The play "Our Town" may be three-quarters of a century old, but my feeling is that there is a message here for today’s ophthalmologists. I sometimes think there is a risk that we physicians can get caught up in the minutiae of medical practice—transitioning to electronic medical records, fighting for pre-authorizations to get our patients the treatments they need, dealing with the Byzantine system of medical billing, etc.
Like you, I chose to attend medical school with the goal of helping patients who were ill and needed curing, comforting, or both. So perhaps the financial rewards of a career in medicine have made you feel slightly embarrassed and concerned that people might be resentful or jealous. Well, here’s good news: research suggests we physicians aren't so financially successful after all.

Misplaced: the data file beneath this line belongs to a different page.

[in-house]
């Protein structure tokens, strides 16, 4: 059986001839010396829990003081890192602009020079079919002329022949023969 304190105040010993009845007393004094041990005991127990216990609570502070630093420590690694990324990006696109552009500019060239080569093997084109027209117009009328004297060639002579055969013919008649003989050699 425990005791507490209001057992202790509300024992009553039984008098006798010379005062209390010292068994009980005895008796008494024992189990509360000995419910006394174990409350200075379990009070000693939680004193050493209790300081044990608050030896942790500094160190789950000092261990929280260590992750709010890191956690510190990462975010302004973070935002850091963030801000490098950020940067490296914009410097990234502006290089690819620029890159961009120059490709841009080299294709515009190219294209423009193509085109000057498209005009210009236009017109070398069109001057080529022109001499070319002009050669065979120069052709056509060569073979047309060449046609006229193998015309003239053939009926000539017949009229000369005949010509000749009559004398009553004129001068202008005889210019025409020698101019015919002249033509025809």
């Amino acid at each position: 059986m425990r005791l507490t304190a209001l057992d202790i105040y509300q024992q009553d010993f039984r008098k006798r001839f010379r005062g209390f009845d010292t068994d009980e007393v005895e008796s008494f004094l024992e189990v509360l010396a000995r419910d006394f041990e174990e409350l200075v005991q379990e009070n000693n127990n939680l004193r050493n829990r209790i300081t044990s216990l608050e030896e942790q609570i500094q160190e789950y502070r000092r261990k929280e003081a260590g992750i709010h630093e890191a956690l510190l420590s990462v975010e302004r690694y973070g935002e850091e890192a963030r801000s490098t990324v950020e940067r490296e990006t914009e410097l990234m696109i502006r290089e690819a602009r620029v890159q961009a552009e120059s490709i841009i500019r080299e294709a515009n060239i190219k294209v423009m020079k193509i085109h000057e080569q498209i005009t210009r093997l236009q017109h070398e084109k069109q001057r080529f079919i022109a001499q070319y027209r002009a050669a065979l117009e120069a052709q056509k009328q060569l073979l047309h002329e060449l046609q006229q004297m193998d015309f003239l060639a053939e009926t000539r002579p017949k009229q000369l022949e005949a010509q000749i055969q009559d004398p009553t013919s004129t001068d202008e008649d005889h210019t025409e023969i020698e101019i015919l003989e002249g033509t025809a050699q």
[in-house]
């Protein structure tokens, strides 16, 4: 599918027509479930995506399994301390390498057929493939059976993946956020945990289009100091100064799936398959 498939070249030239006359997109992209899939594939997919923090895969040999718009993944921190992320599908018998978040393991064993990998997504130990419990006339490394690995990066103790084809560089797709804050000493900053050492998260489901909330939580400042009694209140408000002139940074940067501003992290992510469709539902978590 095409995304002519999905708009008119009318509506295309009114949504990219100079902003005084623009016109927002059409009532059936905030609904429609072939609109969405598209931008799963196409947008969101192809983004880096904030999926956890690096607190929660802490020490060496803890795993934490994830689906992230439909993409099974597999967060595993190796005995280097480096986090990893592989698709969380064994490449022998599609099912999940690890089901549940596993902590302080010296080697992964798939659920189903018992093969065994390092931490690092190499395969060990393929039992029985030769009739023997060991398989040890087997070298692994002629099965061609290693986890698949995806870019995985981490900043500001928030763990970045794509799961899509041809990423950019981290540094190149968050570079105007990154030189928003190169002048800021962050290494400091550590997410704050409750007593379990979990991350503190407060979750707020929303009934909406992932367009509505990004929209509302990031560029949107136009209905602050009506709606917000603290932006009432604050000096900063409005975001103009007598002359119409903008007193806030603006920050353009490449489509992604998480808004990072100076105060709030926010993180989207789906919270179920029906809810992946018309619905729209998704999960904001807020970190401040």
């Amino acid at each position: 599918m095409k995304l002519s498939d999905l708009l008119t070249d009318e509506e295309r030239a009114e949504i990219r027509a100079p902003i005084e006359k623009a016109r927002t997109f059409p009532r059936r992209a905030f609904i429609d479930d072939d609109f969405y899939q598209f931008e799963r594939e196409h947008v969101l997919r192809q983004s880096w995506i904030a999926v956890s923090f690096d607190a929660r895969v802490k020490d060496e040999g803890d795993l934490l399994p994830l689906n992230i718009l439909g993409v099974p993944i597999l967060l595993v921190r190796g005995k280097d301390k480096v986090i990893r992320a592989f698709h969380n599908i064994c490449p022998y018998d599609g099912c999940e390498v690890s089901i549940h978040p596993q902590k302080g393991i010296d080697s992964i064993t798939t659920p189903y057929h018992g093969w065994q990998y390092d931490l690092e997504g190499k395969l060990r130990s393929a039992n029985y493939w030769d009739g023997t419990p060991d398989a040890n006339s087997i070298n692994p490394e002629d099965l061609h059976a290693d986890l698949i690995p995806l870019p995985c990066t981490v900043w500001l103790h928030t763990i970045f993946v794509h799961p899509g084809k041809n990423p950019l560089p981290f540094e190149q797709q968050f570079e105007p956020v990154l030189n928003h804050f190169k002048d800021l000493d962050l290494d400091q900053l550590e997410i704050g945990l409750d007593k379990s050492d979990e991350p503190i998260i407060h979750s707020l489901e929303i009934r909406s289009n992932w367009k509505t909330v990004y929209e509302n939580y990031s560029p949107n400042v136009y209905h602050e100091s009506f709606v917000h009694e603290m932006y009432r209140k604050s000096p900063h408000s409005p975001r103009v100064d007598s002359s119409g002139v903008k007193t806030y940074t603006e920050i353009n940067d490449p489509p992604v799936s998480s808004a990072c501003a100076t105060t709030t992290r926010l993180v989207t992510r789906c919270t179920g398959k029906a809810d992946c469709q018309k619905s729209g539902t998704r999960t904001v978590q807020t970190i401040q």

After a meeting with a former fellow whose wife owns a university, Peter J. McDonnell, MD, discusses the real costs of higher education worldwide and how the United States can better its own education for the sake of its future students.
Thanks to this research, I comprehend why some people insist they don’t find my columns to be particularly insightful or humorous. It’s not their fault. I blame myself. My writing is just too gosh-darned sophisticated.
Rather than figure out how to meet the demand for care and comply with the policy, news reports and congressional committees indicate that staff members developed strategies to “game” the computer scheduling system to make it appear as though timely appointments were being given when such was not the case. How many veterans might have suffered some irreversible vision loss as a result of delays in eye care?